» The virtual 2020 Collaborative Care & HIT Summit will take place Sept. 15–17 with a focus on highlighting the need for technologies in aging services, including telehealth and Fast Healthcare Interoperability Resources. The summit will include a keynote on the future of technology and its implications for collaborative care post-COVID-19 by Fahad Aziz, co-founder of CareMerge.

» More frequent internet use has been linked to greater well-being in older adults, particularly those who are wealthy and more educated, finds a University College London study of more than 9,000 older adults. Published in the Journal of Medical Internet Research, researchers found that daily internet users had larger increases in their life satisfaction scores than those who used the internet weekly or never.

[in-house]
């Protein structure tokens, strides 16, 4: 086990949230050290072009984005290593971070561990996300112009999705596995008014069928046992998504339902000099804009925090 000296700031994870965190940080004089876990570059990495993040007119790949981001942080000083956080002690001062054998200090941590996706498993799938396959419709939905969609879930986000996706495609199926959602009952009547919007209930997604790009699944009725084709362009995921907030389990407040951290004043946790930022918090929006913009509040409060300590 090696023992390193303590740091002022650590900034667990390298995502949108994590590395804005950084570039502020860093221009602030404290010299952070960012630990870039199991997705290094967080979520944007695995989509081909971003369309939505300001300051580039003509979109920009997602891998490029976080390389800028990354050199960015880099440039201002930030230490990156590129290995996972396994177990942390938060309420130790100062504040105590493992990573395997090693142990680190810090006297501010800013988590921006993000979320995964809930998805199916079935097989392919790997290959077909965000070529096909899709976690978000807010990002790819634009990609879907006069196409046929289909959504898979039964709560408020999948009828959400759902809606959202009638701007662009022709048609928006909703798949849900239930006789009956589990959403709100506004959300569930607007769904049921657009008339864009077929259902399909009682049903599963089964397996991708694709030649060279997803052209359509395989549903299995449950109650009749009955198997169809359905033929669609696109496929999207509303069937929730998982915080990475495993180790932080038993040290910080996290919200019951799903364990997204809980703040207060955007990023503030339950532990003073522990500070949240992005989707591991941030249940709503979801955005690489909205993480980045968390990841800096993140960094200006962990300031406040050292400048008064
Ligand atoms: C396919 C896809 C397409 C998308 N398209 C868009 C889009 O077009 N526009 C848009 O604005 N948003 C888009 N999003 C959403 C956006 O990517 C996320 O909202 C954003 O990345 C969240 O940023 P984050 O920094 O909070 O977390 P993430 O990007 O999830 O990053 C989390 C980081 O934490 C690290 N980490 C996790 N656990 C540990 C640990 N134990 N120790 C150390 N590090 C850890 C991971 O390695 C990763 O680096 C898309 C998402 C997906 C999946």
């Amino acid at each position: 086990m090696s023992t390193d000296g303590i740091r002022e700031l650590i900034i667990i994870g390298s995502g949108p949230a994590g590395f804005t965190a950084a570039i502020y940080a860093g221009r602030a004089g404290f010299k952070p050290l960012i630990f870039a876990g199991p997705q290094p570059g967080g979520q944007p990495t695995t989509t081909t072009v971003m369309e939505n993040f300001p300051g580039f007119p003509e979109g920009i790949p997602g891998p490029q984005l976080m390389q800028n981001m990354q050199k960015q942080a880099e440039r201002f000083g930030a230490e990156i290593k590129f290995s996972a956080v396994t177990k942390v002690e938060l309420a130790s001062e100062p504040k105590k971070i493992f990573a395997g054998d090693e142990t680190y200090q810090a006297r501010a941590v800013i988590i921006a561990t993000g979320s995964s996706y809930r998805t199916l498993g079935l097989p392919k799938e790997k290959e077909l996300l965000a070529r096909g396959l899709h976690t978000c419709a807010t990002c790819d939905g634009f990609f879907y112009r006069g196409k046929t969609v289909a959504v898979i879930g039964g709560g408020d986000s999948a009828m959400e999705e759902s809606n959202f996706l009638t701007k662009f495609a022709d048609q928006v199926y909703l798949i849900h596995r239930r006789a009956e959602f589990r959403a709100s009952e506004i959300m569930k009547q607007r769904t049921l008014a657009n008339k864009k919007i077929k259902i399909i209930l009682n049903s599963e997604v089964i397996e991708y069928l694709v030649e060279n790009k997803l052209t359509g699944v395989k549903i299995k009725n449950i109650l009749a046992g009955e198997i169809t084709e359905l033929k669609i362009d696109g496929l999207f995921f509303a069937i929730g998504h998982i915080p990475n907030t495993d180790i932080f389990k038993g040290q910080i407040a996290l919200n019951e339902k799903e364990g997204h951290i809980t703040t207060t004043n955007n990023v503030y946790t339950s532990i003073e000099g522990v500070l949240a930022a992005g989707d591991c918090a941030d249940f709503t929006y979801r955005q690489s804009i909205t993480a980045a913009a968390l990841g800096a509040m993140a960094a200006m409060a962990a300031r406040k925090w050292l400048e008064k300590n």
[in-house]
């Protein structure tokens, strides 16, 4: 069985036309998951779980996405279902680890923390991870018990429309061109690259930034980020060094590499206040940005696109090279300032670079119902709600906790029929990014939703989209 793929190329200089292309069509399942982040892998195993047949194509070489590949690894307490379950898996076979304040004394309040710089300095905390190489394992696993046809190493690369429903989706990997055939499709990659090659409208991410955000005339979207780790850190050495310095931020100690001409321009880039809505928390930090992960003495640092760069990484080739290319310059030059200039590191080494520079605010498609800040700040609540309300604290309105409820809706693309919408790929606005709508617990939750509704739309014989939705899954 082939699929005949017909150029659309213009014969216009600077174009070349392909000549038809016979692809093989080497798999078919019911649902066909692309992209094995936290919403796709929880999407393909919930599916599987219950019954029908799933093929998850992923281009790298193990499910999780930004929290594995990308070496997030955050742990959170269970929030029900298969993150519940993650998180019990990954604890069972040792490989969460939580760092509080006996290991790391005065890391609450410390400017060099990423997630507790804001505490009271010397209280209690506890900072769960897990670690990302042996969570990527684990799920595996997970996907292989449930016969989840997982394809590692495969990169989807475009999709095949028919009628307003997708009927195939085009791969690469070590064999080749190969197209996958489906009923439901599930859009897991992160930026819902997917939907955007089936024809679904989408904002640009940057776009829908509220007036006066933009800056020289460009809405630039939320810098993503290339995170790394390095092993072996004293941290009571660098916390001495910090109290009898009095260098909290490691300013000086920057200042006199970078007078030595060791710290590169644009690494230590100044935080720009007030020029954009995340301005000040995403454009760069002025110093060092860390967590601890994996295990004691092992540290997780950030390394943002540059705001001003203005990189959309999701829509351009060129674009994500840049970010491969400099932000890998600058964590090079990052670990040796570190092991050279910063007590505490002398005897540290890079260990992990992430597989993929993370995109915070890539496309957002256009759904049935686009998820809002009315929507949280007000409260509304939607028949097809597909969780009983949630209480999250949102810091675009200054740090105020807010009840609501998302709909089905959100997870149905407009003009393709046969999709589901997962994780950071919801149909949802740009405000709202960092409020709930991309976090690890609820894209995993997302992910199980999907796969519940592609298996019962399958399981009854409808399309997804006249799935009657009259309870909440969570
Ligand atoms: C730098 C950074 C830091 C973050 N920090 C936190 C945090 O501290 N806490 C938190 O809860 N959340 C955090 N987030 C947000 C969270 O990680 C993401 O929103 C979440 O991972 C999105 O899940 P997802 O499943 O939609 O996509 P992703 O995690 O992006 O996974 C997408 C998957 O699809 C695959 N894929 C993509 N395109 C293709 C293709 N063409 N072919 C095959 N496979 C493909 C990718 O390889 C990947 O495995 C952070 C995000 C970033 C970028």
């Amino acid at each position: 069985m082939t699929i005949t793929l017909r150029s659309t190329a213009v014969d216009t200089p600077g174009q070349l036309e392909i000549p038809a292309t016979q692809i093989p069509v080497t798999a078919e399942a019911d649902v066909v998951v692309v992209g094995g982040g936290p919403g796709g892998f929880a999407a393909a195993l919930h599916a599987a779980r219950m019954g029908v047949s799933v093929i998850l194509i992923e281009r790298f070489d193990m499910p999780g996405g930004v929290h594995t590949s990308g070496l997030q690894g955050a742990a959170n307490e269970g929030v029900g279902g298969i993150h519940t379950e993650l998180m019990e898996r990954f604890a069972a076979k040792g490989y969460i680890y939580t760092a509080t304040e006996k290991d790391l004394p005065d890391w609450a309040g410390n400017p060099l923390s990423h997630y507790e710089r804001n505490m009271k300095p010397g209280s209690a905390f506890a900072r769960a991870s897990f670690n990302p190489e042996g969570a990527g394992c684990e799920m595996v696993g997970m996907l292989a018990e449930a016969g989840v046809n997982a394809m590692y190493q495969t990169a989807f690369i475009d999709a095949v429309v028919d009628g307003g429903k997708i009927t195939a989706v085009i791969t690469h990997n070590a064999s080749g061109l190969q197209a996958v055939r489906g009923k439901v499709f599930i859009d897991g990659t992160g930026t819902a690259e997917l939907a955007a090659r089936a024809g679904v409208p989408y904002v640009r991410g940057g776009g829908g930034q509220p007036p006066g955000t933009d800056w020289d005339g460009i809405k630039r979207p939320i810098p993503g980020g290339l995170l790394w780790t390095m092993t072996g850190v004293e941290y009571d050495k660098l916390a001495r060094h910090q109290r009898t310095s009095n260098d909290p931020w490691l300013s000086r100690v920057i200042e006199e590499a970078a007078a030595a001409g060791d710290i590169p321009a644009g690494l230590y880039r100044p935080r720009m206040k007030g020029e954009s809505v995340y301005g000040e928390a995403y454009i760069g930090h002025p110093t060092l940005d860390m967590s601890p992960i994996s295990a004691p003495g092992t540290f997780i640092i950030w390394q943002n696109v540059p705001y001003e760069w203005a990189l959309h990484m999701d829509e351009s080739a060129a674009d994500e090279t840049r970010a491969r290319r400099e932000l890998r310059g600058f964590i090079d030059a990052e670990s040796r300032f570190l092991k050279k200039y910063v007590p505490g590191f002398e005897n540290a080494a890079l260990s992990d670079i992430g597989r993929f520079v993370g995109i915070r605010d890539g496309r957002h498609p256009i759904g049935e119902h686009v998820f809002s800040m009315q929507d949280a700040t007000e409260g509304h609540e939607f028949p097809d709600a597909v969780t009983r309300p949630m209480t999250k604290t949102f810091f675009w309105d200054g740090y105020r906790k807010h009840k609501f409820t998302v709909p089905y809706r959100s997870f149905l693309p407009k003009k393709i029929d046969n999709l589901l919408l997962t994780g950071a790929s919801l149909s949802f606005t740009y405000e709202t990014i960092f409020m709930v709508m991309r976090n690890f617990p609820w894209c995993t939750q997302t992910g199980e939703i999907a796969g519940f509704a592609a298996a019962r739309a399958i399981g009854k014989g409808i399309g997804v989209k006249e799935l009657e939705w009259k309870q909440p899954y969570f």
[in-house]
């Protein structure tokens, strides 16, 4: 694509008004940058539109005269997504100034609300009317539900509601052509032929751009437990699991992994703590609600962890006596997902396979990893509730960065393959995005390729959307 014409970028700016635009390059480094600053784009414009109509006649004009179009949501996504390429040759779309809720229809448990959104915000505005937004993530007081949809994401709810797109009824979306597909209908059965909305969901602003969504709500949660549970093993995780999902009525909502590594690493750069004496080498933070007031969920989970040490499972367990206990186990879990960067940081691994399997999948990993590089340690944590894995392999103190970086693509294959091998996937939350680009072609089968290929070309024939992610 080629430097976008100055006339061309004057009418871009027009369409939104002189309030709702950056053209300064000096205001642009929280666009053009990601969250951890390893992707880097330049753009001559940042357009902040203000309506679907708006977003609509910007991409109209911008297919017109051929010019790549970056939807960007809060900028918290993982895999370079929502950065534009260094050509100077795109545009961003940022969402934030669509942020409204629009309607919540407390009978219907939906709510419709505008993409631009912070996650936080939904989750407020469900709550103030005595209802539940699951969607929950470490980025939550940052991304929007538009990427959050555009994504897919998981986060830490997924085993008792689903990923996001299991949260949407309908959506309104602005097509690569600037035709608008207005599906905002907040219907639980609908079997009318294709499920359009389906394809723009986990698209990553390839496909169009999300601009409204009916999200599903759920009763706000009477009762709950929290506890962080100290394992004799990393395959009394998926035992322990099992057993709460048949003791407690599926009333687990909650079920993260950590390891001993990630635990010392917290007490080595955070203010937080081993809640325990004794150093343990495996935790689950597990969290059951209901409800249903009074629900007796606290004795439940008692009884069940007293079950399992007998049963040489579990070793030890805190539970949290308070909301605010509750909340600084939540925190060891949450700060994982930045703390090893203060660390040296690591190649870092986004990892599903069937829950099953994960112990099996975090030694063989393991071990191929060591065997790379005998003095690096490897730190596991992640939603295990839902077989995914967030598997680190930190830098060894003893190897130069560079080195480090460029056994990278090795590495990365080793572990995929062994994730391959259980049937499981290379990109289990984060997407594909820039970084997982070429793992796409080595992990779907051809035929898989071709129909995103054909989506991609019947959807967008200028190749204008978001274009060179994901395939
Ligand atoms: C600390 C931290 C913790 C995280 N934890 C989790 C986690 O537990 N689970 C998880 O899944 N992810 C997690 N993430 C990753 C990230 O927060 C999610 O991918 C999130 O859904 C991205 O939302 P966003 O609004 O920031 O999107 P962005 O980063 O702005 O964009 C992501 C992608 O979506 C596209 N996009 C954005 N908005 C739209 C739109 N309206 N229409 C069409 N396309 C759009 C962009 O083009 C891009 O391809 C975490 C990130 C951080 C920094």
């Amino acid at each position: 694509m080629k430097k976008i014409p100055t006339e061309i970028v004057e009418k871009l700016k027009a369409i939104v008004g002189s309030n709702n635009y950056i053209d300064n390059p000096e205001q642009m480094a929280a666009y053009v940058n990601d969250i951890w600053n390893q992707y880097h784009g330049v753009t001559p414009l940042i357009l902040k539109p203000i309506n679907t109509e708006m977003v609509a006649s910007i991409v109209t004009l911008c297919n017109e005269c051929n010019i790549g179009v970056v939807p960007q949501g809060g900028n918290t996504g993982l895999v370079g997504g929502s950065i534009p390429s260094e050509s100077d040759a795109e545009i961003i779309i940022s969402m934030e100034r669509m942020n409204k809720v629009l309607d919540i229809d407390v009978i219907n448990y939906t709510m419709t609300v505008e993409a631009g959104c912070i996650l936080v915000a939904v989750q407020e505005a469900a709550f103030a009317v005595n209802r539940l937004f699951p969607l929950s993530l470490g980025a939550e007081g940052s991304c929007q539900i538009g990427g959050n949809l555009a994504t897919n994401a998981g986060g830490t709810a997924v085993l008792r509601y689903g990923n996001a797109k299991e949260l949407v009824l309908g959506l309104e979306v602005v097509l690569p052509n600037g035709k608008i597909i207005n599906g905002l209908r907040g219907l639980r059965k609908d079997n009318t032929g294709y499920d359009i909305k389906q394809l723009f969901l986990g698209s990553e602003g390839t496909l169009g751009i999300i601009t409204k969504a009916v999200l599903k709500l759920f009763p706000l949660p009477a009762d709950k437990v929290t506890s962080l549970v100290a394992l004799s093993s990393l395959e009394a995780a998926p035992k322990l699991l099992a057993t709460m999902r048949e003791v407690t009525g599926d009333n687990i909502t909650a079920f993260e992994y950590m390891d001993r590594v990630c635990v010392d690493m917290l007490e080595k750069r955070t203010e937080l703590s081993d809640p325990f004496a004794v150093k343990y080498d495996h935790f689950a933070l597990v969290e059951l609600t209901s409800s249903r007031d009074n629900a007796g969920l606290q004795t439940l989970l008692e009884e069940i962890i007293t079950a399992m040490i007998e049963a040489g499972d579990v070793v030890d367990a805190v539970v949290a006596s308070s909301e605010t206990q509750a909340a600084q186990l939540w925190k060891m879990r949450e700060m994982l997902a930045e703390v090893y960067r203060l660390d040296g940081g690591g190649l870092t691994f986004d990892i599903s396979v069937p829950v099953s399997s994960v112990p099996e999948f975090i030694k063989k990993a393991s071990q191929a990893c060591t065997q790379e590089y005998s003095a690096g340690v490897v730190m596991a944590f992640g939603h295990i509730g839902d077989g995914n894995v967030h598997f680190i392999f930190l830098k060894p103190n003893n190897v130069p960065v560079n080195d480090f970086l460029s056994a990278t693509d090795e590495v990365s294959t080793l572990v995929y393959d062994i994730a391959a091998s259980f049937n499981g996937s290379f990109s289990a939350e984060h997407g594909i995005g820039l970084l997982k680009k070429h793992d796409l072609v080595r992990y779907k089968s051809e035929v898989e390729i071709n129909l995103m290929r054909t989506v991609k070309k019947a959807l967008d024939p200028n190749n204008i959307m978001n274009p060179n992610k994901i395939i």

» University of South Florida researchers teamed up with Ireland-based Shimmer to develop a wearable technology that aims to detect the progression of coronavirus in people most at risk. Researchers will place the devices on up to 100 participants to monitor physiological conditions such as skin temperature and oxygen saturation. Once the data is collected, scientists will use artificial intelligence and machine learning to review potential patterns that could lead to a better understanding of patient outcomes.

» With all of the now-required cleaning and sanitization amid the COVID-19 pandemic, demand for robots to aid with service and cleaning tasks is up in a variety of industries, including senior living and care. Firms are also making a push to reduce operating expenses and minimize overtime that might be needed from staff or third-party contractors, an article on bisnow.com said.

» Researchers estimate that 38% of U.S. seniors may not be ready for virtual care after looking at factors such as hearing difficulties, speech challenges, possible dementia, visual difficulties and poor access to internet-connected devices. That number dropped to 32% if they were provided social support for how to set up the call, according to a study in the Journal of the American Medical Association.